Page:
The Truth About The World's Most Exclusive Restaurant

Earlton, New York is so quiet that even its businesses sound like places to go to sleep. Take, for example, Honey Hollow Brewing Company, a craft brewery nestled in a cottage (via Brooklyn Based). But if you believe the 2013 Bloomberg article that started the hype, the most exclusive restaurant in the world is in Earlton.

Damon Baehrel's red gates will open a few minutes before your reservation to (via Damon Baehrel). They close afterward. Don't bring your cellphone or a camera – they' aren't allowed. Don't forget anything. Just ask the anonymous guest who did – he climbed over the gates to get back in (via The New Yorker). It feels like something out of Harry Potter. And it's hard to avoid concluding that the man behind the operation is a wizard. 

According to its website, Damon Baehrel (the restaurant) is a one-person show, run by "self-taught" chef Damon Baehrel (the man). Baehrel also claims to have hand-built the restaurant where he serves dishes made almost exclusively from ingredients he harvests on his property. The current price is $435.00 per person – beverages not included. 

Two things about this story seem indisputable. First, Baehrel can cook. His ex-sous chef, Mark Esslie, would "put him up against anyone in the world, in terms of talent." Second, the restaurant actually exists. One former guest raved about the food, calling it "out of this world" and "deserving of every accolade" (via Instagram). The rest of the story? You decide. 

To eat at Damon Baehrel, plan a decade in advance

To eat at Damon Baehrel, prepare to wait for years. In 2010, Barack and Michelle Obama might have "expressed interest" in the 20-course experience. At least that's what Baehrel told the Times Union, although a member of the White House communications team apparently denied it. Damon Baehrel has also reportedly claimed that Journey (the band), comedian Aziz Ansari, and world-famous chef Rende Redzepi all ate at his restaurant. When those claims fell apart, Baehrel denied making them.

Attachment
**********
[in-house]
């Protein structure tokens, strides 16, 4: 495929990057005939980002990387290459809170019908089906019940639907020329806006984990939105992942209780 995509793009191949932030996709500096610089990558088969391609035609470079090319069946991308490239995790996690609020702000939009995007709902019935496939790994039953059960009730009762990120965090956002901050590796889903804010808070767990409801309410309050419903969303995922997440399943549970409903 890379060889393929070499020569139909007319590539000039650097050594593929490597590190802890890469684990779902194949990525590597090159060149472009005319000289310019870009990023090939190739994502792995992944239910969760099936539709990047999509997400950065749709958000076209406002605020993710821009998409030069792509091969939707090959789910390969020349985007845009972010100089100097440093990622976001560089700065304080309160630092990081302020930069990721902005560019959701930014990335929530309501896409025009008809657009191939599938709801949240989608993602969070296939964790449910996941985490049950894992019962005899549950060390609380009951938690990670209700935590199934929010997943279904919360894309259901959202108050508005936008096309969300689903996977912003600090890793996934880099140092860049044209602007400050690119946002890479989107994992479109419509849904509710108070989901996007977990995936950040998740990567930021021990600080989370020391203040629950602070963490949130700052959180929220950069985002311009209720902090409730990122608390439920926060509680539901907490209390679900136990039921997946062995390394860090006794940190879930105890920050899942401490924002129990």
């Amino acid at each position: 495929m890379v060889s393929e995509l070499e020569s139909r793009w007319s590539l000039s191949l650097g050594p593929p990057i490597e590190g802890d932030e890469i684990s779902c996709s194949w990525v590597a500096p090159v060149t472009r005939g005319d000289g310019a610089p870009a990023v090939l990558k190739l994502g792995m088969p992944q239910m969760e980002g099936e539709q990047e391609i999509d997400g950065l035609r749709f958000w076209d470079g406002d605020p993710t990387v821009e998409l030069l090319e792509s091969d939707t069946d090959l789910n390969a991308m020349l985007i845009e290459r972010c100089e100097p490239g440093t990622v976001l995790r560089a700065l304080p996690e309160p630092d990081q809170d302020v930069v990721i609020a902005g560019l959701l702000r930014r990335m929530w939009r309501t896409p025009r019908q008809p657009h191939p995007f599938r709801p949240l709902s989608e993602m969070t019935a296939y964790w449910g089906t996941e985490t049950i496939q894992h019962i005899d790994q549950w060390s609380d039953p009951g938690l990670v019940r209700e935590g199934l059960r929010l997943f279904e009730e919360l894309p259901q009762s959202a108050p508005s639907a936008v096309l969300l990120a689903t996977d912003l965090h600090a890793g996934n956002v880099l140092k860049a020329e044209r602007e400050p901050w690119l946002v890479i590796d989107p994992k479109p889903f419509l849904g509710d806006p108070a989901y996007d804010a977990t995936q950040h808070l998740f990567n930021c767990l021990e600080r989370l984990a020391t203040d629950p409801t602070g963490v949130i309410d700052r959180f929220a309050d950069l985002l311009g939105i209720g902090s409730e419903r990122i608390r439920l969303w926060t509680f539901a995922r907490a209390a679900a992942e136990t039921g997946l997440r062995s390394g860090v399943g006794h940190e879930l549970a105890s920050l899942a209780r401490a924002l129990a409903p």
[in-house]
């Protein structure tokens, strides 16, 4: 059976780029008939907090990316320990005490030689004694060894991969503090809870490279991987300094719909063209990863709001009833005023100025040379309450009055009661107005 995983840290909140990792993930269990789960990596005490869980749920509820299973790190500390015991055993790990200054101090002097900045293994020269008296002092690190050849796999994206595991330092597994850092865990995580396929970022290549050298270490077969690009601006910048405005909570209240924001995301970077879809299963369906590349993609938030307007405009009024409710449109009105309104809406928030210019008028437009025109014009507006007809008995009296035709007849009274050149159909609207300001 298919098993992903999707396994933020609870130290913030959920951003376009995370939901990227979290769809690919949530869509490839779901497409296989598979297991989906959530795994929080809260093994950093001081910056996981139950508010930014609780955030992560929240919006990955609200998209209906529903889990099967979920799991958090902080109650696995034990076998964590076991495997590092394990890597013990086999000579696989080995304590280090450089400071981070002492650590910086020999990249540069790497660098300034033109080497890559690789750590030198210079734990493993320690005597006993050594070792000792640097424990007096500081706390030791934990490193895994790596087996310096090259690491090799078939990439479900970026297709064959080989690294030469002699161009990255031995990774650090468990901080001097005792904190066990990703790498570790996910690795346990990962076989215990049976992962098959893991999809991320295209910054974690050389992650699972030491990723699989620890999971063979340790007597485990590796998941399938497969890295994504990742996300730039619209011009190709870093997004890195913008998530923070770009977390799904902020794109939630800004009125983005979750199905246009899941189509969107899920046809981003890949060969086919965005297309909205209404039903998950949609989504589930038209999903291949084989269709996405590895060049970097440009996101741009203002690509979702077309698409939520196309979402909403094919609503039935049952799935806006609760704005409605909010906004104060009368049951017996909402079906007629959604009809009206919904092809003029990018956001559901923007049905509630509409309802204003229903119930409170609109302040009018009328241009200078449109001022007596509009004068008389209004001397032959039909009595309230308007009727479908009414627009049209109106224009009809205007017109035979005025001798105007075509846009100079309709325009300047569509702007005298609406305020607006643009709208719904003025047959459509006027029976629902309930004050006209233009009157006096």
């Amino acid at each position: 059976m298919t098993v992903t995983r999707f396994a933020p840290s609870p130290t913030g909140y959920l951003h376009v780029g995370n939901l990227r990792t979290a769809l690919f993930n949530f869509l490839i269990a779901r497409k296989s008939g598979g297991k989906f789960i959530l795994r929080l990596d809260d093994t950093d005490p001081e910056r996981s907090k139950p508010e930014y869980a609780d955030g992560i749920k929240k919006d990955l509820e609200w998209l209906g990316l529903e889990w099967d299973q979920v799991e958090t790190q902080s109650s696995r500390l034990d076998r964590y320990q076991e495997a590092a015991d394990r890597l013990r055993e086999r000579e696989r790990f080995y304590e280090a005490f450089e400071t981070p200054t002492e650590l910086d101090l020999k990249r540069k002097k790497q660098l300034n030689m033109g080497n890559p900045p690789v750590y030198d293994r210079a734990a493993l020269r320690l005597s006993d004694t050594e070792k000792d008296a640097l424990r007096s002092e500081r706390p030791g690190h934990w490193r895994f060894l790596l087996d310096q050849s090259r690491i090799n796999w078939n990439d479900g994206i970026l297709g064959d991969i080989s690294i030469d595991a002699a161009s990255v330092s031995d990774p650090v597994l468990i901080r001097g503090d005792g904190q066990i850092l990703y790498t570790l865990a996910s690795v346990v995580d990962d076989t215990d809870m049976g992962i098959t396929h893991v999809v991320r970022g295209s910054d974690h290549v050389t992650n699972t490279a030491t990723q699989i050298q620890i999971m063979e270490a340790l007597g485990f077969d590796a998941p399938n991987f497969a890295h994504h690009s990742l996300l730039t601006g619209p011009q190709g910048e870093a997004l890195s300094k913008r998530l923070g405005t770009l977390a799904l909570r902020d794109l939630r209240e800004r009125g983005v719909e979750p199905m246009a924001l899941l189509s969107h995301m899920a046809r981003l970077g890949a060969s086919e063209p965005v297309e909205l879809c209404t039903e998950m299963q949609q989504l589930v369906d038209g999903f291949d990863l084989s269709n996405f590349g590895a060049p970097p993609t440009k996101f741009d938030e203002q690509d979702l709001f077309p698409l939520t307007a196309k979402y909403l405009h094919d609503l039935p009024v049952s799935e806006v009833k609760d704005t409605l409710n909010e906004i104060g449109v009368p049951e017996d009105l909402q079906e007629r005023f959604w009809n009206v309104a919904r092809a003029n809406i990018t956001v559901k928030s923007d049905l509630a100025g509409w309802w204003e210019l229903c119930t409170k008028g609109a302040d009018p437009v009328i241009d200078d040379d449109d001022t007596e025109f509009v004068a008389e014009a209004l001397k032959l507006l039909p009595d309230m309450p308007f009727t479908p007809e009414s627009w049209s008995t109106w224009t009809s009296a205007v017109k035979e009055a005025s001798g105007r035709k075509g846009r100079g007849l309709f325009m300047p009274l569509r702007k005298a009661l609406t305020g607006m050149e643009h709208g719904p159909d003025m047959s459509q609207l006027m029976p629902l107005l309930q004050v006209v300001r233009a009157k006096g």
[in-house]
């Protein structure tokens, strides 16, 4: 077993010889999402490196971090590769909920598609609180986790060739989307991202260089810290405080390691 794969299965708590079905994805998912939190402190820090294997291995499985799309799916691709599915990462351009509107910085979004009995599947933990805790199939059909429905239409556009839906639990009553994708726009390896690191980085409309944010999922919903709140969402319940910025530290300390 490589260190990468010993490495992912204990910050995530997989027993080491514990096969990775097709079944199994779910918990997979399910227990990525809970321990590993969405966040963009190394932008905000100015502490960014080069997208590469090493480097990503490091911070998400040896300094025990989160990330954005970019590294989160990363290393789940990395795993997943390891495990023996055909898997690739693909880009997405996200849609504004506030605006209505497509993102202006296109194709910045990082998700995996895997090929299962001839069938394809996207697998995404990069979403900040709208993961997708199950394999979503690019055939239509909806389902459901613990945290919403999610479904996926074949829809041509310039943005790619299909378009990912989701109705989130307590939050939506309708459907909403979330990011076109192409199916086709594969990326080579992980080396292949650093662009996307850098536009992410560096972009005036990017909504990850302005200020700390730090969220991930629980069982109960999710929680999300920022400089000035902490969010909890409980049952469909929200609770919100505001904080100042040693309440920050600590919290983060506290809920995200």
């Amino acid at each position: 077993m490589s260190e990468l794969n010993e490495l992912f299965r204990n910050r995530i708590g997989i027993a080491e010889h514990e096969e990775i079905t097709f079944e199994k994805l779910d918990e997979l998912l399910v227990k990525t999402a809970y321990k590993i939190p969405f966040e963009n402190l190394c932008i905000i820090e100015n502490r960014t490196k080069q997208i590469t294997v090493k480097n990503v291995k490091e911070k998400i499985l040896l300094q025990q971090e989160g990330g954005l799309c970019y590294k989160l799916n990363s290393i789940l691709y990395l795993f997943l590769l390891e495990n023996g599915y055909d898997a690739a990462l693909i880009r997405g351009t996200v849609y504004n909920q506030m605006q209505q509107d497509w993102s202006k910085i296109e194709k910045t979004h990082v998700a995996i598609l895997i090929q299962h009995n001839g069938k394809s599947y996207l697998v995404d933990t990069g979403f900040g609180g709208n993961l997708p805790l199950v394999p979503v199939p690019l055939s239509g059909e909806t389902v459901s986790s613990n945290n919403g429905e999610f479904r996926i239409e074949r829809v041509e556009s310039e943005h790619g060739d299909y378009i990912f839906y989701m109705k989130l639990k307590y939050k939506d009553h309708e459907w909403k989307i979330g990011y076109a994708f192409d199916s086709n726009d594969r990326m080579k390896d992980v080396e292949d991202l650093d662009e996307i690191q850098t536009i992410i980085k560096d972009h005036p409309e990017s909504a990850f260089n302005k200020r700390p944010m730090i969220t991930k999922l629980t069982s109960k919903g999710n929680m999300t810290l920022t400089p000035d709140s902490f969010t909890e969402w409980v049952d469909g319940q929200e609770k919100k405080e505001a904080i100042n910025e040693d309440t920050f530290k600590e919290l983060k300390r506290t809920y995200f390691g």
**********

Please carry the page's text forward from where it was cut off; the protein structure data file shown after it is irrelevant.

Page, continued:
It was this and Damon Baehrel's unbelievable waiting list that led New Yorker journalist Nick Paumgarten to suspect something. If you believe Baehrel, his waiting list had always been three or four months long, but after his restaurant received a perfect Zagtag rating in 2006, things got "more and more out of hand" (via Eater). By 2014, he stopped accepting reservations. He told Eater that the restaurant could typically accommodate those with older reservations "after a couple of years." 

By 2016, the waiting list was 10 years long. To explain the wait, the restaurant cited 125,000 reservations from 72 countries between late December 2013 and mid-March 2014. Paumgarten did the math. If what Baehrel said was true, he received one booking request per minute, 24 hours a day. In 2019, Baehrel re-organized his opening times but refused to disclose them. Meanwhile, he claims on his site to have taken a six-year hiatus from accepting new reservations. 

Possible? Maybe. Plausible? That's up to you.

What's on Damon Baehrel's mythical menu?

You can choose to believe in the decade-long waiting list if you want to. Other restaurants have similarly long waiting lists. Club 33, in California, for example, has a reported waiting list of between 10 to 14 years (via The Modern East). But there are at least three other things about Damon Baehrel that just don't add up. 

First, a former guest claimed to have been barred from entering the restaurant's kitchen. Paumgarten gained access to it after a meal and noted that it looked pristine and completely unused. Plus, at 200 square feet, the kitchen is tiny compared to the national average of 1,051 square feet (via The Arizona Republic). Second, according to Paumgarten's investigation, Baehrel gets his meat from Mennonites that may not exist. Third, the dishes that Baehrel supposedly makes singlehandedly are fantastical.

If you do get a chance to visit, you might dine on cedar flour and wild daisy core dumplings coated with pine-needle-cured goose breast, steelhead trout brined for 27 days in sycamore sap (via Hudson Valley Magazine), and mahogany clams. It no doubt requires an almost impossible amount of preparation. Paumgarten, for example, checked with cheese experts who said it would be hard for a full-time cheesemaker to make the three dozen cheeses Baehrel claims to have made. Baehrel himself says his methods take "years to execute." 

Hudson Valley Magazine calls Baehrel "a modern-day alchemist." And he would have to be to pull his menu off.